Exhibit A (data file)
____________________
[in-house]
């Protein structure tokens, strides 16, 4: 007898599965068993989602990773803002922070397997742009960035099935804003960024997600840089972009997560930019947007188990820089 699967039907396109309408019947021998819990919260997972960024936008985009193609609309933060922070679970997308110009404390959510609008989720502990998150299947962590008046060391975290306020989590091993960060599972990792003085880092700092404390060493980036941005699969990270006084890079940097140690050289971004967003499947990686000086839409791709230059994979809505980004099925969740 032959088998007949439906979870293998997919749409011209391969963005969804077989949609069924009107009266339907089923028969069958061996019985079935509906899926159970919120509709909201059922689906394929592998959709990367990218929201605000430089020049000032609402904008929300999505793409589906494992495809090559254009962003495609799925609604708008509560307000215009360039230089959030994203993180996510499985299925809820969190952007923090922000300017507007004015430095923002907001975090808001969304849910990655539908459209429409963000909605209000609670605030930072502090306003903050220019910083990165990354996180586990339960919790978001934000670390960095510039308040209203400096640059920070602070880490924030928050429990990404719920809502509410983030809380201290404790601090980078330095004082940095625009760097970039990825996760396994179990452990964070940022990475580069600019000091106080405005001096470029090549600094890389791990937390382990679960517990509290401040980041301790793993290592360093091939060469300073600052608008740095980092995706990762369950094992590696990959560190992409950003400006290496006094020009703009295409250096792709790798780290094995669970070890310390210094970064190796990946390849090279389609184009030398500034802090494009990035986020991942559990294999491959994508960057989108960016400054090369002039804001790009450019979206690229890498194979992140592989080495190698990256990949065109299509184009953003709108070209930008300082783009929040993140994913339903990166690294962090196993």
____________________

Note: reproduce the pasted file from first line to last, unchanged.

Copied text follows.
[in-house]
């Protein structure tokens, strides 16, 4: 007898599965068993989602990773803002922070397997742009960035099935804003960024997600840089972009997560930019947007188990820089 699967039907396109309408019947021998819990919260997972960024936008985009193609609309933060922070679970997308110009404390959510609008989720502990998150299947962590008046060391975290306020989590091993960060599972990792003085880092700092404390060493980036941005699969990270006084890079940097140690050289971004967003499947990686000086839409791709230059994979809505980004099925969740 032959088998007949439906979870293998997919749409011209391969963005969804077989949609069924009107009266339907089923028969069958061996019985079935509906899926159970919120509709909201059922689906394929592998959709990367990218929201605000430089020049000032609402904008929300999505793409589906494992495809090559254009962003495609799925609604708008509560307000215009360039230089959030994203993180996510499985299925809820969190952007923090922000300017507007004015430095923002907001975090808001969304849910990655539908459209429409963000909605209000609670605030930072502090306003903050220019910083990165990354996180586990339960919790978001934000670390960095510039308040209203400096640059920070602070880490924030928050429990990404719920809502509410983030809380201290404790601090980078330095004082940095625009760097970039990825996760396994179990452990964070940022990475580069600019000091106080405005001096470029090549600094890389791990937390382990679960517990509290401040980041301790793993290592360093091939060469300073600052608008740095980092995706990762369950094992590696990959560190992409950003400006290496006094020009703009295409250096792709790798780290094995669970070890310390210094970064190796990946390849090279389609184009030398500034802090494009990035986020991942559990294999491959994508960057989108960016400054090369002039804001790009450019979206690229890498194979992140592989080495190698990256990949065109299509184009953003709108070209930008300082783009929040993140994913339903990166690294962090196993």